By: Florian Gheorghe
Hosting an annual music or art festival is much more valuable than an NFL game in Los Angeles. Or at least that’s what the operators of the 18th largest stadium in the world are saying.
According to the Los Angeles Times, the Rose Bowl board agreed unanimously on Thursday not to enter the NFL relocation race. The National Football Association is interested to see how many venues would accept being a temporary host for an NFL team and sent out multiple proposals last month to different sports stadiums, including Rose Bowl. The famous football venue home of the Bruins and host of the famous NCAA Rose Bowl Game doesn’t want any more sports events added to its already packed schedule and would prefer an annual music or art festival.
That leaves NFL with four potential landing sites for the three football franchises interested in relocating to Southern California: the Los Angeles Coliseum, Dodger Stadium, Angel Stadium and StubHub Center.
The San Diego Chargers, Oakland Raiders and St. Louis Rams have all their eyes set on the Los Angeles areaas they plan to move out of their current cities to a more flexible and obviously much richer market. All three are planning to build new stadiums in California: one in Inglewood worth about $1.8 billion and one in Carson valued at $1.7 billion. The Inglewood project has already started with Rams owner Stan Kroenke leading the group of investors. Both Chargers and Raiders are actively pushing the Carson’s plan forward. The Chargers dismissed last month the San Diego mayor’s attempt to organize an election for a new stadium. The Raiders officials met with L.A. mayor Eric Garcetti earlier this month to discuss the relocation; Chargers representatives were also there.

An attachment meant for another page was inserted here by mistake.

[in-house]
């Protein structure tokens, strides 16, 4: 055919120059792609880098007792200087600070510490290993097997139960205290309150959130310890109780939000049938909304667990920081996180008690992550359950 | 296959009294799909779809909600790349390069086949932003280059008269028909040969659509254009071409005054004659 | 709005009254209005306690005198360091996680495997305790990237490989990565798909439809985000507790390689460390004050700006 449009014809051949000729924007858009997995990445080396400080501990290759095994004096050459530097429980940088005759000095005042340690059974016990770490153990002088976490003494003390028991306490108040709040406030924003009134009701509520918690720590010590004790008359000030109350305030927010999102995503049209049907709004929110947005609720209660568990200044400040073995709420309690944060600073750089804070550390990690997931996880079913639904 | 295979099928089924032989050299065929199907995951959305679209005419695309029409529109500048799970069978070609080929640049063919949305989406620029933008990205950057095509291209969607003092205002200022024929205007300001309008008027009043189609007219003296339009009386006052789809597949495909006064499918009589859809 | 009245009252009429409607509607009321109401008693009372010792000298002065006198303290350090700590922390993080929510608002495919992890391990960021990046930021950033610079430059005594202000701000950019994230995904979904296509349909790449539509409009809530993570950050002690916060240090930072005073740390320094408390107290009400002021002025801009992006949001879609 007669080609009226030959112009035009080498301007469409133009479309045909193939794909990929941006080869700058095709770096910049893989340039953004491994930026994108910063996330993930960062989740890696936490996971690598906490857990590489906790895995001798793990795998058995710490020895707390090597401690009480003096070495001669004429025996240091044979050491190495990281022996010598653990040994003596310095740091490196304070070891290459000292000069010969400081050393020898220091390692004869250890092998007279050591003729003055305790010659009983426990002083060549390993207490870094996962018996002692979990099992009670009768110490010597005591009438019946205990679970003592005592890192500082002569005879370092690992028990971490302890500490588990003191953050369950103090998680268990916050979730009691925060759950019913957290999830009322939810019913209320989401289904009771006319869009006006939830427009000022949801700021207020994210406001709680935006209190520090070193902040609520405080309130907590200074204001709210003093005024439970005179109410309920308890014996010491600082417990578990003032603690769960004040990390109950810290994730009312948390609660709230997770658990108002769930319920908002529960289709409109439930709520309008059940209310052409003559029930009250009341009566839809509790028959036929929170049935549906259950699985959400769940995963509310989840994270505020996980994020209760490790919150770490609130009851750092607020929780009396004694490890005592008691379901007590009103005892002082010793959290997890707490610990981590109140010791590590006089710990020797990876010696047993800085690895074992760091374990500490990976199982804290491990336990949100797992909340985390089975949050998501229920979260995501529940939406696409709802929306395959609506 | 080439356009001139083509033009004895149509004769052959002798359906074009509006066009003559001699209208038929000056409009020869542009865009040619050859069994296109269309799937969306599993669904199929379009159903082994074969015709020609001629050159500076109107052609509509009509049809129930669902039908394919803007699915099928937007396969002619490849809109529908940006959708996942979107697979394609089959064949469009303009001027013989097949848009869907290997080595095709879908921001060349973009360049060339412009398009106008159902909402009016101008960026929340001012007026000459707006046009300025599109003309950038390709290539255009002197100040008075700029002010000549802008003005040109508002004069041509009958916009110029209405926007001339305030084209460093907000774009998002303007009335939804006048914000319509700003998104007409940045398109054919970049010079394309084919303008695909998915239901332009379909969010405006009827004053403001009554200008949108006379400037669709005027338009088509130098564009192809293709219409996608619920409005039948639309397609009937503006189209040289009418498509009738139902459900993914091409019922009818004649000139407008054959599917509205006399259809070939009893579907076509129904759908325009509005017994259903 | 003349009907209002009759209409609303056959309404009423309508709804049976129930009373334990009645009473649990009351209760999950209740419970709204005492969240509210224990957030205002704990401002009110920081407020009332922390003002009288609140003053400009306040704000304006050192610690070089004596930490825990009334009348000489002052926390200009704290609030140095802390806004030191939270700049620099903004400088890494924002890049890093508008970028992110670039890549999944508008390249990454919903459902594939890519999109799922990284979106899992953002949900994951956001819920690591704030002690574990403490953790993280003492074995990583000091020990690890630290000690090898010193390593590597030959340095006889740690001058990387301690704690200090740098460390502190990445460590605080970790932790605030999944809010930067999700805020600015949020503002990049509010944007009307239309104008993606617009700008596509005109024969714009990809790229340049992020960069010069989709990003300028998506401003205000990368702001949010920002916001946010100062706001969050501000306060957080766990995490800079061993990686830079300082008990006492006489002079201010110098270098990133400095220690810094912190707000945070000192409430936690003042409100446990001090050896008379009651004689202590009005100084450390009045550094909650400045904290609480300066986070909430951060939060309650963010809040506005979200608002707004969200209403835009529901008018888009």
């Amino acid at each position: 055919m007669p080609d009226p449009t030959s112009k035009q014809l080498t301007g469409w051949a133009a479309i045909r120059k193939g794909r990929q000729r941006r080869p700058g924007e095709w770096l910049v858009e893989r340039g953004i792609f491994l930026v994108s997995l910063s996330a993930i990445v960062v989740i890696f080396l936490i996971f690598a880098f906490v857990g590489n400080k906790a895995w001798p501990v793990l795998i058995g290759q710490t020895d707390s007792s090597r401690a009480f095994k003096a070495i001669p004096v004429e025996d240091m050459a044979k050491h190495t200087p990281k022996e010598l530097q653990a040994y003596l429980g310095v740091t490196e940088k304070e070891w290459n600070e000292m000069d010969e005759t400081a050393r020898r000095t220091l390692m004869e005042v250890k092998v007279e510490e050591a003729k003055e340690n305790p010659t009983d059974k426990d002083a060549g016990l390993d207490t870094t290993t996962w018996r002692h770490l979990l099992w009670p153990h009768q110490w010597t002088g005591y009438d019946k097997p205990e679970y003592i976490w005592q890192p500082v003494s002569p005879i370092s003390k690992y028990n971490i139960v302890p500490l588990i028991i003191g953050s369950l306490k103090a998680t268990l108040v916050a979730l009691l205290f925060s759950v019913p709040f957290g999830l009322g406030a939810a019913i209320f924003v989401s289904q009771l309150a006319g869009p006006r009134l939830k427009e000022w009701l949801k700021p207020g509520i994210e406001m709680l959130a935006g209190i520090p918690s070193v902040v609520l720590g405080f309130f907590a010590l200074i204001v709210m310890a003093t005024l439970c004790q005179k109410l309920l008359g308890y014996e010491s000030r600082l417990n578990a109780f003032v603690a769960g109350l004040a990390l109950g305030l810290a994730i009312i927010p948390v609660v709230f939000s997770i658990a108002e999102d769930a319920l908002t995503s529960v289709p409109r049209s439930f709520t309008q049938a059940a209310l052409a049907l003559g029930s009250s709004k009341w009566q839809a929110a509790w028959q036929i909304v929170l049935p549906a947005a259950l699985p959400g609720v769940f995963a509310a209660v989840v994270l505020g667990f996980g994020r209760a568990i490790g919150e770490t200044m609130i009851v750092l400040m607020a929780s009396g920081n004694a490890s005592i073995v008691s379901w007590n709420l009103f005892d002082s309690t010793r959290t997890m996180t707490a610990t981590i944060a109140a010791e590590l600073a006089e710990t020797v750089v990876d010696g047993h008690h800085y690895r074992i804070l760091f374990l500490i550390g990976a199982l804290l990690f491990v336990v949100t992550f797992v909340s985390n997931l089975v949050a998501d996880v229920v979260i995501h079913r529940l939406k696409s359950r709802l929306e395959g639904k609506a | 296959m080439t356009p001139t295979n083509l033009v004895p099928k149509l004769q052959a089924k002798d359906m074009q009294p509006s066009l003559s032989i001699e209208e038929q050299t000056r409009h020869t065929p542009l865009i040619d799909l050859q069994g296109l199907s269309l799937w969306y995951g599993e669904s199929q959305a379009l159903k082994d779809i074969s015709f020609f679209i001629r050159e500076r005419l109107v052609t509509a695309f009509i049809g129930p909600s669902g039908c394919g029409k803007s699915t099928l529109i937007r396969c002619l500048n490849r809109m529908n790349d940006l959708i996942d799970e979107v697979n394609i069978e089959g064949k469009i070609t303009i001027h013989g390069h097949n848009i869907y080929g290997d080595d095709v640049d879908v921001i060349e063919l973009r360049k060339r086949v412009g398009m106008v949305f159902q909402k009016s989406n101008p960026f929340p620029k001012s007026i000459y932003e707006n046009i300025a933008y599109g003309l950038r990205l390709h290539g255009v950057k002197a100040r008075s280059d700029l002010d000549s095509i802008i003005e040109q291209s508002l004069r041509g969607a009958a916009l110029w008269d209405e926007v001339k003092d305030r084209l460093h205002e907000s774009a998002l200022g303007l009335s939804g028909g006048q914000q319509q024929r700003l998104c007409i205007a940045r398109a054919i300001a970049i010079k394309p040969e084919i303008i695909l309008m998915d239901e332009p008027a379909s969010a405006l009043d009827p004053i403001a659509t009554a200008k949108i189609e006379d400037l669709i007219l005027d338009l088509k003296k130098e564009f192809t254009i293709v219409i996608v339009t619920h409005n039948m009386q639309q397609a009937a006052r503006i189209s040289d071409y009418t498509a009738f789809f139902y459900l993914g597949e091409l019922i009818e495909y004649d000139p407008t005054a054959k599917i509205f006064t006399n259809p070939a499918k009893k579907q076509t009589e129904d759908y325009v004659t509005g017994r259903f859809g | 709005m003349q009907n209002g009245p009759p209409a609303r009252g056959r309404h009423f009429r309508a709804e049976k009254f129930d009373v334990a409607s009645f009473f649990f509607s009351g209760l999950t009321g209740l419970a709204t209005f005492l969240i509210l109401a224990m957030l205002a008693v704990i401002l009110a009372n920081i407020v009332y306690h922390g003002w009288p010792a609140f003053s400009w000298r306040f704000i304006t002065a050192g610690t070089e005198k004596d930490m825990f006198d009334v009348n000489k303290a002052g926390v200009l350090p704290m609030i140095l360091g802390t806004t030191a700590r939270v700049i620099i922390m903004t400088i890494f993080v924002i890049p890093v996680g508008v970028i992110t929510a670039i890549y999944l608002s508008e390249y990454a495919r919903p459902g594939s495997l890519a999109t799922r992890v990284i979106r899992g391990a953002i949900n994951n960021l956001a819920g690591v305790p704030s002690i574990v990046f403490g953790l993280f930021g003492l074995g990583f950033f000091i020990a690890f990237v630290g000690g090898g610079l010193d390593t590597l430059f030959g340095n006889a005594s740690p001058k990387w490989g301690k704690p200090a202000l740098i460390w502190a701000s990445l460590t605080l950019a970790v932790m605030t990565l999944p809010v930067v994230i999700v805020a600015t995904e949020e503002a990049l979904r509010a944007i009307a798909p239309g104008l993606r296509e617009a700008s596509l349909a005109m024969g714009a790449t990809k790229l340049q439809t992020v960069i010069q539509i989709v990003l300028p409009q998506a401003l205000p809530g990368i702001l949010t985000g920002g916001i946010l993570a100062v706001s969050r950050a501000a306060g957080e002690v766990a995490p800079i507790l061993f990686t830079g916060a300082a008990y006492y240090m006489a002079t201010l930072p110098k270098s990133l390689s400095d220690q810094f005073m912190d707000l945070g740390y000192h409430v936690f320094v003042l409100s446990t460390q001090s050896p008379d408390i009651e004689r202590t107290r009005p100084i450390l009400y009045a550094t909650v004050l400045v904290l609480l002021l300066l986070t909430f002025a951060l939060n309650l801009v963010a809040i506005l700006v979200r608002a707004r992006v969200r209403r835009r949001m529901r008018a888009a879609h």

But the new stadiums won’t be built until 2017 or even 2018. Yet the franchises would like to relocate as soon as 2016 and establish a strong fanbase immediately. That’s why they need a temporary home in LALA Land and that’s why the NFL is looking for possible solutions.
Los Angeles has been without an NFL team since 1995 when the Raiders and Rams departed for Oakland, respectively St. Louis. It is by far the largest U.S. market without a professional football franchise. However, this could change on August 11; on this particular date, the league’s board of governorswill meet to discuss the relocation of the three teams. To become facts rather than just mere assumptions, at least three quarters of the 32 owners will need to vote ‘yes’. It’s highly improbable that all three will be approved – for the time being at least – but at least one of them could have the unique chance of playing where the sun always shines starting from next year.